H-1B Workers Earn More Than U.S. Workers, Finds Study

 
 
By Don E. Sears  |  Posted 2010-05-21 Email Print this article Print
 
 
 
 
 
 
 

A University of Maryland report claims to dispel the idea that programs such as H-1B visas and foreign workers are cheap sources of labor for American companies. The study finds foreign workers in the United States have actually earned more than U.S. tech professionals. The study's authors, professors Sunil Mithas and Henry Lucas, recently spoke with eWEEK on the implications of wage deltas between the United States and visa workers.

The following question-and-answer interview seeks to get a better understanding of the findings and implications of the recently published report, "Are Foreign IT Workers Cheaper? U.S. Visa Policies and Compensation of Information Technology Professionals," from the University of Maryland's Department of Decision, Operations and Information Technologies at the Robert H. Smith School of Business. 

A commonly heard complaint is that H-1B visa holders are used by companies to suppress higher wage American technology workers and supplant them with cheaper foreign technology workers. The study finds the opposite is actually taking place: The majority of foreign technology workers using visas and green cards in the United States are making premium wages. From the report:

"IT professionals without U.S. citizenship earn approximately 8.1% more than those with U.S. citizenship; IT professionals on an H-1B or other work visa earn approximately 7.9% more than those with U.S. citizenship; and IT professionals with a green card earn approximately 13.6% more than those with U.S. citizenship or work visa holders."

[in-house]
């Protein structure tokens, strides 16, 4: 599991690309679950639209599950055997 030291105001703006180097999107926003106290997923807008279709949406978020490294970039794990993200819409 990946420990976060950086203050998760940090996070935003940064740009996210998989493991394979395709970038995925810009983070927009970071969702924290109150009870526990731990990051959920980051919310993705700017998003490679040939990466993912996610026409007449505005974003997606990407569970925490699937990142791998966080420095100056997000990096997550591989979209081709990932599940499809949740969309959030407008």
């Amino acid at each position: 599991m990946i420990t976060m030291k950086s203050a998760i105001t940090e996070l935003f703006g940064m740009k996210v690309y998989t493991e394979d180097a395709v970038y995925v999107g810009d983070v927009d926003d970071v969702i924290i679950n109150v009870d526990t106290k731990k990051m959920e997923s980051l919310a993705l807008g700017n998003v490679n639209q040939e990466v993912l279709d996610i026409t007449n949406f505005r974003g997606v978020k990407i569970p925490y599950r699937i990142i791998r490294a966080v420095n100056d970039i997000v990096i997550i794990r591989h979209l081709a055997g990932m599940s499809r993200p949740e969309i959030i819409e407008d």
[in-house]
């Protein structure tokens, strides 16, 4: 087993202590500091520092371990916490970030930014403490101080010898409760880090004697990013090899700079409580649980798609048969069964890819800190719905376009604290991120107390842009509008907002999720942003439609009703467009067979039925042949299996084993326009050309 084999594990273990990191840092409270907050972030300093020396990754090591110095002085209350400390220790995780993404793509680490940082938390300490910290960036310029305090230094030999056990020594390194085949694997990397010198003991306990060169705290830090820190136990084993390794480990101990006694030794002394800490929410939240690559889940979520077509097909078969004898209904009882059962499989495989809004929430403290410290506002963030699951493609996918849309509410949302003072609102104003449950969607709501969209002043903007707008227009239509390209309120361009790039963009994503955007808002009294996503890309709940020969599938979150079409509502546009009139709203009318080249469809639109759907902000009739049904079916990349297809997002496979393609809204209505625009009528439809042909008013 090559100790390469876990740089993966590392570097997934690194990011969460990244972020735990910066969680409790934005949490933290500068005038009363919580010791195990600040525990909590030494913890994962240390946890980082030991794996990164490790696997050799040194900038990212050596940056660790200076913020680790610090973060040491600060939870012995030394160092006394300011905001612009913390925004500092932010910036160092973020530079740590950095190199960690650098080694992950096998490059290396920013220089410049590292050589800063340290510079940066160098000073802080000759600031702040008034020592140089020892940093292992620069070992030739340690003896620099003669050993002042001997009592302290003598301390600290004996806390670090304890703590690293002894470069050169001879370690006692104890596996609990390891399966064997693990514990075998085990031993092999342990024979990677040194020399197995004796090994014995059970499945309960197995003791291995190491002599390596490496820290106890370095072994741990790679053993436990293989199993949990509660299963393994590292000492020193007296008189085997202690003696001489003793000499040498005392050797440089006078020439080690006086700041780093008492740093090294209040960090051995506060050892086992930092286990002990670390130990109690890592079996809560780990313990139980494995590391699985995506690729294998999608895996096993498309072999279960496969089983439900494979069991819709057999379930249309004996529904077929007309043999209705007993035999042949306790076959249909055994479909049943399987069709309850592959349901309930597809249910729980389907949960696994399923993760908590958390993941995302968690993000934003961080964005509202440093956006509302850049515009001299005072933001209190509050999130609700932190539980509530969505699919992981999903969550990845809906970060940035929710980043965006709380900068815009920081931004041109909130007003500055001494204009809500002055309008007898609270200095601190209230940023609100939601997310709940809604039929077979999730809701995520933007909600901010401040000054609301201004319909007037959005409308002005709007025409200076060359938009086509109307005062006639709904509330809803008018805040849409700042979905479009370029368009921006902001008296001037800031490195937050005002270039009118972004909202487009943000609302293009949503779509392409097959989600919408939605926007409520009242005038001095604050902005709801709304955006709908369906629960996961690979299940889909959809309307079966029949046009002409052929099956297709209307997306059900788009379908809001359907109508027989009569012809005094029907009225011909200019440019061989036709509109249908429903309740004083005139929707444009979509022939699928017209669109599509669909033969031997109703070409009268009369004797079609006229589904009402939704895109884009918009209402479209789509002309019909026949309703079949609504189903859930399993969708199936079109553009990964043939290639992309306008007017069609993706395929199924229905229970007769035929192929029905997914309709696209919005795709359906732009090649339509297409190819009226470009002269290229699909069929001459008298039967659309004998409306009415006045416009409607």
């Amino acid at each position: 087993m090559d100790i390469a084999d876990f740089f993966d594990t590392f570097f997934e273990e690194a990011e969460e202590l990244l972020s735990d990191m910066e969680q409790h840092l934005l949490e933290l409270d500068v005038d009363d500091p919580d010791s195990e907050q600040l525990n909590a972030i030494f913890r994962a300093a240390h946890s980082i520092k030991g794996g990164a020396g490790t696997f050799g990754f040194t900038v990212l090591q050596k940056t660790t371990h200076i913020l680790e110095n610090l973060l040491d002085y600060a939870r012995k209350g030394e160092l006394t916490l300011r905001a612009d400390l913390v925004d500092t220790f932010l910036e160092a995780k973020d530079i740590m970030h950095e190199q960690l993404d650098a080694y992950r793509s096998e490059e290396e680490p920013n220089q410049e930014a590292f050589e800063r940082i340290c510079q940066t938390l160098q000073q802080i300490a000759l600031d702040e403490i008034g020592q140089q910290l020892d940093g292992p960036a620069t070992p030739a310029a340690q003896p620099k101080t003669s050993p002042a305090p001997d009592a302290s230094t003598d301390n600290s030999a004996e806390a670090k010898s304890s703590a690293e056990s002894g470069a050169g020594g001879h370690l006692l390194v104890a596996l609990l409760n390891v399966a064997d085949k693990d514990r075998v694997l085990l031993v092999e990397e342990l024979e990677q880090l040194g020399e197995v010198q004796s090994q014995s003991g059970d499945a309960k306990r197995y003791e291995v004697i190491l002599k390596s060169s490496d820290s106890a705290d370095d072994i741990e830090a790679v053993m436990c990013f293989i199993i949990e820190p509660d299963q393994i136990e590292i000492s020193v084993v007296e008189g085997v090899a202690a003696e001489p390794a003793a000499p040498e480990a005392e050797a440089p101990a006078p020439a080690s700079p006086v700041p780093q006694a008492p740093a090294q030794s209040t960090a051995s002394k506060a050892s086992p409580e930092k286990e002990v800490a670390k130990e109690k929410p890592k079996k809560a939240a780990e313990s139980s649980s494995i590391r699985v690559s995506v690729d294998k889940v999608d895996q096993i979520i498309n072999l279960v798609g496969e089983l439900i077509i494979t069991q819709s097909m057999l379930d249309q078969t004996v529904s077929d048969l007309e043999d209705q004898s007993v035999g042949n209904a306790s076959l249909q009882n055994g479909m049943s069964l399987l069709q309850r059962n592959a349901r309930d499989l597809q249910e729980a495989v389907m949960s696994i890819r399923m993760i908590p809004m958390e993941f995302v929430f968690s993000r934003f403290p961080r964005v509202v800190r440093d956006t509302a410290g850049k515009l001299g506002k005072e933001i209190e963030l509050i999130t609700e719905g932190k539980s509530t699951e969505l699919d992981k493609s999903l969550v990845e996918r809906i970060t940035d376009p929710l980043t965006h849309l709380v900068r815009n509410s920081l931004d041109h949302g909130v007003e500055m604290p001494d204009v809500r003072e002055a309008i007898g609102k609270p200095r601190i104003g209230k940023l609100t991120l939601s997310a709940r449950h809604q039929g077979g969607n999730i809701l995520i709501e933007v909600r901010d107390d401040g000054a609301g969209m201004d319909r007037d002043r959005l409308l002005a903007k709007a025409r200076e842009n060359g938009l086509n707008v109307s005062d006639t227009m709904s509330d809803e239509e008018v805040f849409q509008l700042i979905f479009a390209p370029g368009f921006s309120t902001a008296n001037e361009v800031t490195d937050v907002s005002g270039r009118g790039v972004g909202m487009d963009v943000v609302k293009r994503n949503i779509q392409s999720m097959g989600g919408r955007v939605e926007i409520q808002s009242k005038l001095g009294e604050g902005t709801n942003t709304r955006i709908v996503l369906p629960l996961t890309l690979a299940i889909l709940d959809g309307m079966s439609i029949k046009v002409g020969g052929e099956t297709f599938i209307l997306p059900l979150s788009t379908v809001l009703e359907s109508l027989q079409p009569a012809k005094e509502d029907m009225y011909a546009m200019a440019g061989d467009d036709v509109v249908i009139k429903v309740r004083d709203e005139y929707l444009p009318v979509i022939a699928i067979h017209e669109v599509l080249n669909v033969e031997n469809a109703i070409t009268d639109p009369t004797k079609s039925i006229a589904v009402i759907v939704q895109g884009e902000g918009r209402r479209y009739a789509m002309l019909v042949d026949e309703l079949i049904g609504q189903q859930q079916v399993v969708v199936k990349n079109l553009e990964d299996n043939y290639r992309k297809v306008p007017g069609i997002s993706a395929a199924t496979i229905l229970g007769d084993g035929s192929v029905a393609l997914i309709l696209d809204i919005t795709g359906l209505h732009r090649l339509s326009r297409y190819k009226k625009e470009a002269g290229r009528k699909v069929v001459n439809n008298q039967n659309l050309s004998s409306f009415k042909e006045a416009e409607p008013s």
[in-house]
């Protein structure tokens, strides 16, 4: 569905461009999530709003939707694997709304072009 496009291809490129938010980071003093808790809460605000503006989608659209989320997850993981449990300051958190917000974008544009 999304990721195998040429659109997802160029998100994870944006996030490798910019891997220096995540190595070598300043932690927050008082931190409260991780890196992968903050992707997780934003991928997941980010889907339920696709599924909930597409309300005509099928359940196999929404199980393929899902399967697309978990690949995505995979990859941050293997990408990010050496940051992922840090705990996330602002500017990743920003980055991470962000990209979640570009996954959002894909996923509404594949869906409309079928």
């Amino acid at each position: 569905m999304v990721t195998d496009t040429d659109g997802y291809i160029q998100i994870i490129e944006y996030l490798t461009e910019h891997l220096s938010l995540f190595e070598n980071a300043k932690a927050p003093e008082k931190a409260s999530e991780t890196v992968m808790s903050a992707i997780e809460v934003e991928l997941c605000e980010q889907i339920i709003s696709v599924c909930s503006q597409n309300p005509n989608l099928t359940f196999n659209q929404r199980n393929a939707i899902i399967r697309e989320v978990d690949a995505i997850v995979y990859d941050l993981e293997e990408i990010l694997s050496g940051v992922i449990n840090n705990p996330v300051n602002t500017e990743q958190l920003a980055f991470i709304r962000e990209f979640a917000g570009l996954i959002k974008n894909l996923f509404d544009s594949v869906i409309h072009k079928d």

Another key finding of the study is the level of government caps on H-1B visas affects the range of salaries. The idea is based in the laws of supply and demand: The lower the visa cap, the higher the salary. Visa caps have fluctuated between 85,000 a year for H-1B and foreign student visas up to levels of 195,000 in the years following the 2001-2002 recession. In the years when the cap was 195,000, wages were lower. In 2010, the visa cap on H-1B visas is 65,000 plus another 20,000 for foreign graduate student visas. From the study:

"The salary premiums for non-U.S. citizens and for those on work visas fluctuate in response to supply shocks created by the annual caps on new H-1B visas. Setting lower and fully utilized annual caps results in higher salary premiums for non-U.S. citizens and those with work visas."
Why are foreign workers earning more? The report says "because of their intangible human capital, rigorous screening and selection processes, and willingness to work across borders, [foreign visa workers] are likely to earn higher wages than U.S. citizen IT professionals."

This interview was conducted via e-mail on May 19 with the report's authors, Assistant Professor Sunil Mithas and Professor Henry Lucas, Smith Department Chair of Information Systems. The report used wage and compensation data on 50,000 IT professionals from 2000 to 2005. 

eWEEK: Your findings show that on the whole, visa-holding workers have made more money than U.S. IT workers. What is the significance of these findings for U.S. workers in IT?

U.S. IT professionals need to acquire global experience which is one reason that makes "foreign" workers attractive to global firms because such workers can help to create goods and services for global markets. More than 40 percent of revenues and 30 percent of profits of large U.S. firms in recent years came from markets abroad.



 
 
 
 
 
 
 
 
 
 
 

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